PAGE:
If there’s one thing that the academic program of St. John’s College imparts to students and tutors alike, it is the capacity to tackle any problem, passion, or profession. Aviva Crichton (SF15) had the opportunity recently to help bring that message to about 150 middle-school girls participating in a conference devoted to nurturing their interest in the sciences, broadly defined.
It all started in August when Crichton was approached by GUTS y Girls program manager Kathryn Ugoretz (SFGI14) to work on an Expanding Your Horizon conference that would introduce 5th-to-8th grade girls to New Mexico women pursuing careers in science, technology, engineering, mathematics, and computing (known as STEM-C). Asked to accept a student internship, Crichton had only one obvious answer: “yes.”
So Crichton, already juggling a busy summer schedule, began spending time at the Santa Fe Institute, GUTS y Girls’ institutional home and a research and education center that brings together leading scientists to explore and explicate compelling and complex problems. With GUTS y Girls, Crichton worked in an outreach capacity on all aspects of preparing for this conference. She began with outreach to local schools, including science educators, counselors, and teachers just plain excited about exposing “gutsy” girls to opportunities in science and technology.
In addition to outreach, Crichton helped recruit volunteers, edited presenter bios, compiled supplies, fielded questions from parents, and assisted with other aspects of planning the event. Among the volunteers recruited were fellow Johnnies, who acted as “Group Guides,” each one of whom was assigned to a group of girls during the conference, joined them in workshops, lunch, and other activities. “They were just awesome,” Crichton says, adding that the women from St. John’s served as slightly older role models.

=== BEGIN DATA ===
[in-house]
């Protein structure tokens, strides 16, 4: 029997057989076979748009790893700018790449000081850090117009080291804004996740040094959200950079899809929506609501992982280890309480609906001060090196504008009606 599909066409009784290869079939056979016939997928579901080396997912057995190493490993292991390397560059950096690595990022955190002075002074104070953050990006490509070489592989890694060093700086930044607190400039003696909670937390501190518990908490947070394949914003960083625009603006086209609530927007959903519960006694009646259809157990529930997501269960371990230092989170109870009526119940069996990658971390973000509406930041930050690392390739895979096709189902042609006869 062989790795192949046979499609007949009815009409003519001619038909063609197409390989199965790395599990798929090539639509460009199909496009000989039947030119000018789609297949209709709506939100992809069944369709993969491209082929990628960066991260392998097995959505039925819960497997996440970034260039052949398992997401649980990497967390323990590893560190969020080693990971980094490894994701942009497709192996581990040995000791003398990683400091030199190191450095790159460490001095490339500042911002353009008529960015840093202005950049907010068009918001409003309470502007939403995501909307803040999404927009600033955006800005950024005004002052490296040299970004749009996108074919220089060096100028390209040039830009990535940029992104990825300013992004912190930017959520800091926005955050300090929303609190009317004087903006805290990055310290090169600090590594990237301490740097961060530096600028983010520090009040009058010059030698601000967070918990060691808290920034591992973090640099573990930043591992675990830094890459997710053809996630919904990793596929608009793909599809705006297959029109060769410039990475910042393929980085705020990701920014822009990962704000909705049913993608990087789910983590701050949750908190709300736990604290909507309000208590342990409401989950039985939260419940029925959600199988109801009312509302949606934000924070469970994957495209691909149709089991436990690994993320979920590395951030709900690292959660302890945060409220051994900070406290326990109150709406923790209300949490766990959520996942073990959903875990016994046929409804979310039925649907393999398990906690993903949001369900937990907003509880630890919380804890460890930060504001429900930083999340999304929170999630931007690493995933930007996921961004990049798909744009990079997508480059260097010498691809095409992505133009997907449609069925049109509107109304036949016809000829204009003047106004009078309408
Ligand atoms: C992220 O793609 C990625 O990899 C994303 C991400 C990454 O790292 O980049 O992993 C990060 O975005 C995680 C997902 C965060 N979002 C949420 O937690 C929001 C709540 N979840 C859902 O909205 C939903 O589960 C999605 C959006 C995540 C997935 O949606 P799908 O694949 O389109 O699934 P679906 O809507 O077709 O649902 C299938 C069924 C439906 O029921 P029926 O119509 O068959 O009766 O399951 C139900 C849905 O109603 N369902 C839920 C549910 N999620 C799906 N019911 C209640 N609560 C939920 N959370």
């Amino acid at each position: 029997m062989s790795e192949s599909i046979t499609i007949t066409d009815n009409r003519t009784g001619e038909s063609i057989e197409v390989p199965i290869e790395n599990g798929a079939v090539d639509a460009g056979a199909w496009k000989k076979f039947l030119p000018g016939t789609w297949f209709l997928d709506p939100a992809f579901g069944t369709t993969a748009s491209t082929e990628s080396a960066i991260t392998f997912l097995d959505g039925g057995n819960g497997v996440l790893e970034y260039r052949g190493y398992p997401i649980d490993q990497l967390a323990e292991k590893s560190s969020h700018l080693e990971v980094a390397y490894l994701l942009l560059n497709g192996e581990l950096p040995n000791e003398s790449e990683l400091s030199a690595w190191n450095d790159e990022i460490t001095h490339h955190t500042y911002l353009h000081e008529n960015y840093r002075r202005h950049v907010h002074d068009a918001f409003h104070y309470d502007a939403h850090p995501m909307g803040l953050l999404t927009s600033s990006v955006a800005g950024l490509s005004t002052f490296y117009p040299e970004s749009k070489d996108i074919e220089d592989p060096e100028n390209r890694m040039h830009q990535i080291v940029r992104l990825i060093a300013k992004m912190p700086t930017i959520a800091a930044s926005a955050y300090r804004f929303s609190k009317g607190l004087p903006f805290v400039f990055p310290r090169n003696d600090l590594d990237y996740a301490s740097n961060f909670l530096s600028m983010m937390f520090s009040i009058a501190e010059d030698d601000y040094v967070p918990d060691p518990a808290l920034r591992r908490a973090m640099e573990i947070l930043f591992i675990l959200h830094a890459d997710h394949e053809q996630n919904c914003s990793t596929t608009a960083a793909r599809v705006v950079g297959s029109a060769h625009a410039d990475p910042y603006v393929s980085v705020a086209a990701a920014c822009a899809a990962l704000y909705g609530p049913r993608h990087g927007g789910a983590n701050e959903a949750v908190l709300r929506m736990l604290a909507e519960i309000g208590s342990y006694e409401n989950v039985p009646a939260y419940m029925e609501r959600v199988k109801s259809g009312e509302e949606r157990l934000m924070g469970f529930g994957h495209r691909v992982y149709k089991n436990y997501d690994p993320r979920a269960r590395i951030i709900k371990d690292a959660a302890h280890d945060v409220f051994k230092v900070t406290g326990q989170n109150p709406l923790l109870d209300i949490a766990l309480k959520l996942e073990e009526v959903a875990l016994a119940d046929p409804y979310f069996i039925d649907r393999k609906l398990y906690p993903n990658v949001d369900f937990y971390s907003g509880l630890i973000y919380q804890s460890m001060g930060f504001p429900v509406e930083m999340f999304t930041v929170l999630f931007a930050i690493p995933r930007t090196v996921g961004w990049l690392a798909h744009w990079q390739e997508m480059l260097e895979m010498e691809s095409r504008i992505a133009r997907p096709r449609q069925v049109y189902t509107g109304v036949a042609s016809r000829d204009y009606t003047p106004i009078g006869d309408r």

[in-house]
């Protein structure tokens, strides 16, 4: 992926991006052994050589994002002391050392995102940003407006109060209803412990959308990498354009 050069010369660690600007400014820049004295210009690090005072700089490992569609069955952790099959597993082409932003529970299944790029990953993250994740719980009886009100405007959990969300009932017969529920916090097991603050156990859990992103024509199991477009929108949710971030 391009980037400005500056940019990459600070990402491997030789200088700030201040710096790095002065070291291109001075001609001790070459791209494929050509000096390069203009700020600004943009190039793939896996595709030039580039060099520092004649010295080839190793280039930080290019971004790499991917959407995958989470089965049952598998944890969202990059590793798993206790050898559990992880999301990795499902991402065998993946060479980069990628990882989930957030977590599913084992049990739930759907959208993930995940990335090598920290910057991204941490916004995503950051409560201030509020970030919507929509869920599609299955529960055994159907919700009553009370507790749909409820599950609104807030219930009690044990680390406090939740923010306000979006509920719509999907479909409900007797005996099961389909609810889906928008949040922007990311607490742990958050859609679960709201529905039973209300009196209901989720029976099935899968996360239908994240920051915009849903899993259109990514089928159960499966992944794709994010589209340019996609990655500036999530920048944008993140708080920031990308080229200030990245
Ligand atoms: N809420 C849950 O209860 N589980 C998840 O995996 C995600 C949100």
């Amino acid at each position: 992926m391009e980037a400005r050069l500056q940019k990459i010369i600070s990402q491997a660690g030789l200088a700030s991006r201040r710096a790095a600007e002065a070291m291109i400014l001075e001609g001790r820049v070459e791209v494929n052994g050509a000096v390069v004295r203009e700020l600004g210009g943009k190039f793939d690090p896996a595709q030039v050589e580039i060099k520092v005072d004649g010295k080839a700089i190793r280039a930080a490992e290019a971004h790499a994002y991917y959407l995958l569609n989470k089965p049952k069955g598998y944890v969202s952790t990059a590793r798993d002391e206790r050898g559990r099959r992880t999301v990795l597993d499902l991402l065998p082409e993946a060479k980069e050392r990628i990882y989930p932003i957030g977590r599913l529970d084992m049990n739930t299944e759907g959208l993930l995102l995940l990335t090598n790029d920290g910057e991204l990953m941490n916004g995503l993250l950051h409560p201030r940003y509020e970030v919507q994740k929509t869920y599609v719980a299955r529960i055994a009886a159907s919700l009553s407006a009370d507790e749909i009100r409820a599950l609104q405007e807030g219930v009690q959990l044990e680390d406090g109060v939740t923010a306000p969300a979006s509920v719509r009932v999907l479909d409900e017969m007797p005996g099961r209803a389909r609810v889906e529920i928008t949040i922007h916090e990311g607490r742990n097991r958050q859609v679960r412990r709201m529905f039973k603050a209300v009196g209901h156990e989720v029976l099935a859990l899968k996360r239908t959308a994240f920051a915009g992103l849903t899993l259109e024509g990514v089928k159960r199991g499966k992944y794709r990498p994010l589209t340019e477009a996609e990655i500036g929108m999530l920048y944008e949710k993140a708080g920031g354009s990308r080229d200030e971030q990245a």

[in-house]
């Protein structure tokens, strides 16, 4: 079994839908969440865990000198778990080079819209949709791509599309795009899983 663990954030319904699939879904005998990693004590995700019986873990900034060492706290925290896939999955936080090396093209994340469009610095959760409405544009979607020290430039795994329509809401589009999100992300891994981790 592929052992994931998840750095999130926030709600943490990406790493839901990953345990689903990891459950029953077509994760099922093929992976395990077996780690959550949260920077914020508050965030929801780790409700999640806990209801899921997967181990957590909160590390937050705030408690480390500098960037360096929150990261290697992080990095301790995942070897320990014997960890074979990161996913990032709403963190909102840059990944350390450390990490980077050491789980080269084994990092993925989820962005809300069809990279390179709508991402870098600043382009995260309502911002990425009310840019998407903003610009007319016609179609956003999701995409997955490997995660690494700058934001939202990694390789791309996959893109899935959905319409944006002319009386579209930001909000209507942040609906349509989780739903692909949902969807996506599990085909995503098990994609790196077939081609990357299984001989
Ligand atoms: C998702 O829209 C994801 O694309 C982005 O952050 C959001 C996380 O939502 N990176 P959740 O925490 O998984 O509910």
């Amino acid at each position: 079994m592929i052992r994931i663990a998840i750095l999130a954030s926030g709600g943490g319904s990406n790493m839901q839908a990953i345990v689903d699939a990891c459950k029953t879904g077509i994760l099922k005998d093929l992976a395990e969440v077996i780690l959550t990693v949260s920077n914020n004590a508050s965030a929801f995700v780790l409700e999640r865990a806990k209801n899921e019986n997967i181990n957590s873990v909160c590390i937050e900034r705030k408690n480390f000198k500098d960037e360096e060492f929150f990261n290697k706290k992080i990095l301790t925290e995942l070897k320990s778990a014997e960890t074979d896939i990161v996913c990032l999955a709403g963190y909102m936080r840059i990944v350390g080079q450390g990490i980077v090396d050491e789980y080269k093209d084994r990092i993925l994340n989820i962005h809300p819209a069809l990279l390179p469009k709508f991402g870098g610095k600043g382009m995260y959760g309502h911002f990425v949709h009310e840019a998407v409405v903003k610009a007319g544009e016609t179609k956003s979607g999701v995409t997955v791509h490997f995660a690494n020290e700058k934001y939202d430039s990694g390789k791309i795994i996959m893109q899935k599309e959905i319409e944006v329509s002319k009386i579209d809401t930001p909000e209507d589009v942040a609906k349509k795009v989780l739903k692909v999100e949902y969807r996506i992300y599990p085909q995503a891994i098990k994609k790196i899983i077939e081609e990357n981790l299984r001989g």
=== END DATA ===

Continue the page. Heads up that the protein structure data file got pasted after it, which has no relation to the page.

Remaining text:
In total, there were 11 presenters, including one high-school student who had participated in GUTS y Girls and in Project GUTS workshops over past years. On the first Saturday in October on the campus of the Santa Fe Community College, the participating girls learned how the women had got their start in careers involving STEM-C, participated in workshops on topics ranging from emergency medicine to computer science and technology, and did hands-on “make and take” projects at booths set up by local STEM-C programs, camps, and employers.
A science-loving kid whose older sister earned a doctorate in research biology, Crichton was struck by the thread connecting this conference and her everyday experience at St. John’s: learning to think. “These girls got the message that you are capable of doing this,” she observes. The conference opened up an avenue, she continues, by encouraging these students to have the courage to consider science and not succumb to stereotypes.
Crichton also felt a strong connection between St. John’s and SFI, where she spent all those hours during the run-up to the conference. Here was a place that also embodied a rigorous, collaborative approach to in-depth thinking that ignored so-called boundaries between disciplines. “These are engaged, curious people,” she says. She especially enjoyed the 3 p.m. tea time – a sort of social hour of the intellectually intrepid, when researchers and staff come together to catch up, share ideas, and raise questions.
“What we do at St. John’s can happen elsewhere,” she concludes with a smile.